Tripplite’s SU1000XLCD costs $630, but it does a better job conditioning power than so-called audiophile units that cost 10 times as much. If you’re not worried about ground loops, you can find a UPS that will eliminate AC noise (look for sine output) for a little more than $100. Credit: TrippLite
A true online UPS is expensive. The SU1000XLCD UPS that Tripplite sent me to clean up my apartment’s super-dirty AC, for example costs about $630. It’s also heavy, it’s about size of a small dehumidifier, and it has some features (such as USB monitoring, so that it can gracefully shut down an attached computer in the event of a power failure) that bear no real relevance to noise elimination. But darn if it isn’t 100-percent effective, as well as comforting protection against power surges and outages.
It’s also much less-expensive than one of those high-end power conditioners you see marketed to gullible audiophiles. If you’re not worried about defeating ground-loop noise, you can get away for not much more than $100 with a UPS that advertises sine-wave output.
Slightly cheaper than an online UPS, but absolutely effective against all kinds of line noise is an isolation transformer. Tripplite sent me one of these as well: the excellent 1000-watt IS1000HG (Hospital Grade) with four outlets. It’s about $500, but you can easily get away with a lower wattage model for less than $200. An isolation transformer is one of those products whose name describes it to a tee—it employs a special, shielded transformer that turns dirty AC into clean AC via electromagnetic induction—yes, the same thing that causes ground-loop noise.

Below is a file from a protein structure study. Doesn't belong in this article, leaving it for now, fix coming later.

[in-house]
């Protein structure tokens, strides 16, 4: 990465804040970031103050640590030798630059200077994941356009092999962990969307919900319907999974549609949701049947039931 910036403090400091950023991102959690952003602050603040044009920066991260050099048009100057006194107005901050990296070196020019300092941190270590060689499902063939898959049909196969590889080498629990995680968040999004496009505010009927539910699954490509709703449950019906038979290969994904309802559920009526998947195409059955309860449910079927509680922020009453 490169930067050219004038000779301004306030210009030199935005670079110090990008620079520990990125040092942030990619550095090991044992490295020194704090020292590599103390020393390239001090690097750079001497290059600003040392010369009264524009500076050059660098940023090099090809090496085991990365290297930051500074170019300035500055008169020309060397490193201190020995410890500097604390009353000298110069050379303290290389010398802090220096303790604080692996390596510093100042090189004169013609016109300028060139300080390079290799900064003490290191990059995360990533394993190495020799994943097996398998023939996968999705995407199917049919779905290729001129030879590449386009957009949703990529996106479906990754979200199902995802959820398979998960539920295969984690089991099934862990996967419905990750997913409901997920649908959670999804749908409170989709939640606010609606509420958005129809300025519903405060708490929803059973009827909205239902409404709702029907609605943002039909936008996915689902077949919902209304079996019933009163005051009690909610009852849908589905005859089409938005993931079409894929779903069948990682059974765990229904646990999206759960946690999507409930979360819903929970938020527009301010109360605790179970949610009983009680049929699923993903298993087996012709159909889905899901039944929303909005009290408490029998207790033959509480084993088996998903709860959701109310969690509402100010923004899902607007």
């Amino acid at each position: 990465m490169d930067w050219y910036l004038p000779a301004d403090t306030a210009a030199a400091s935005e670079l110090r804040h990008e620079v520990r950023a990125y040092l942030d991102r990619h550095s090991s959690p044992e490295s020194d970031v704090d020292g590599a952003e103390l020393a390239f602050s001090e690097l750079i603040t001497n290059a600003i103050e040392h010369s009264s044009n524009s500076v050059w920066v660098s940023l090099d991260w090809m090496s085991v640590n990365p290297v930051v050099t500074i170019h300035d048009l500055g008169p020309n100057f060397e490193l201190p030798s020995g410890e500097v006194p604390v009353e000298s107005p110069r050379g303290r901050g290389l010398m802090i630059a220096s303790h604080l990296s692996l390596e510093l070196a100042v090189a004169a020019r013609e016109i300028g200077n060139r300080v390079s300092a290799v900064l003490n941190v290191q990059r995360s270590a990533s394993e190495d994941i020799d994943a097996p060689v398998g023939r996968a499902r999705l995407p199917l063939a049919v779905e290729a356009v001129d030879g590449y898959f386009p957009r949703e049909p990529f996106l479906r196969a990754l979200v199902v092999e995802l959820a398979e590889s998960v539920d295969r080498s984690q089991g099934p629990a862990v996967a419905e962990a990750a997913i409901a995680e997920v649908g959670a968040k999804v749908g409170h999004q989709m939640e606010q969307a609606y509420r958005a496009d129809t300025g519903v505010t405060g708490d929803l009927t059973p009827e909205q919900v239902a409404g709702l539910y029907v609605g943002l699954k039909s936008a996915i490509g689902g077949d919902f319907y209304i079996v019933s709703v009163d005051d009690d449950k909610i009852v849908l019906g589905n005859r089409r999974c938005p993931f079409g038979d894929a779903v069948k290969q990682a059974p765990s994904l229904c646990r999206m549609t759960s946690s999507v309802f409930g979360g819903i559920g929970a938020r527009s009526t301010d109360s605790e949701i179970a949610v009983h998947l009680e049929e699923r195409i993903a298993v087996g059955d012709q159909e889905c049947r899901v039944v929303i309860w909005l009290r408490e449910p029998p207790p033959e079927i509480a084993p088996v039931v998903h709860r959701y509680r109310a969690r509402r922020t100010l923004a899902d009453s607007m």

Isolation transformers are designed for use with delicate diagnostic equipment, where even minimally noisy AC can cause spurious readings. That means they’re substantially more than adequate for multimedia setups.
The back of the IS1000HG isolation transformer, which is designed to eliminate all AC noise that could affect sensitive testing equipment. It works for entertainment systems as well. Credit: TrippLite
There are really only one or two hard and fast rules for cables and noise. The first is to never run a power cable across or near audio or video signal cables, including antenna wires. Modern signal cables are well shielded, but if you’re getting hum and it’s not a ground loop, this could well be the cause. Note that the cables running to self-powered speakers (non-Wi-Fi) are audio signal cables, not output cables.
Note that three-wire balanced cables are far less susceptible to power cable hum and other noise than two-wire cables. If your equipment gives you the option of using balanced outputs, do so. Speaker cables, because of the far stronger signal travelling across them, shouldn’t be affected audibly. But just to be safe, try to keep your AC cords isolated.
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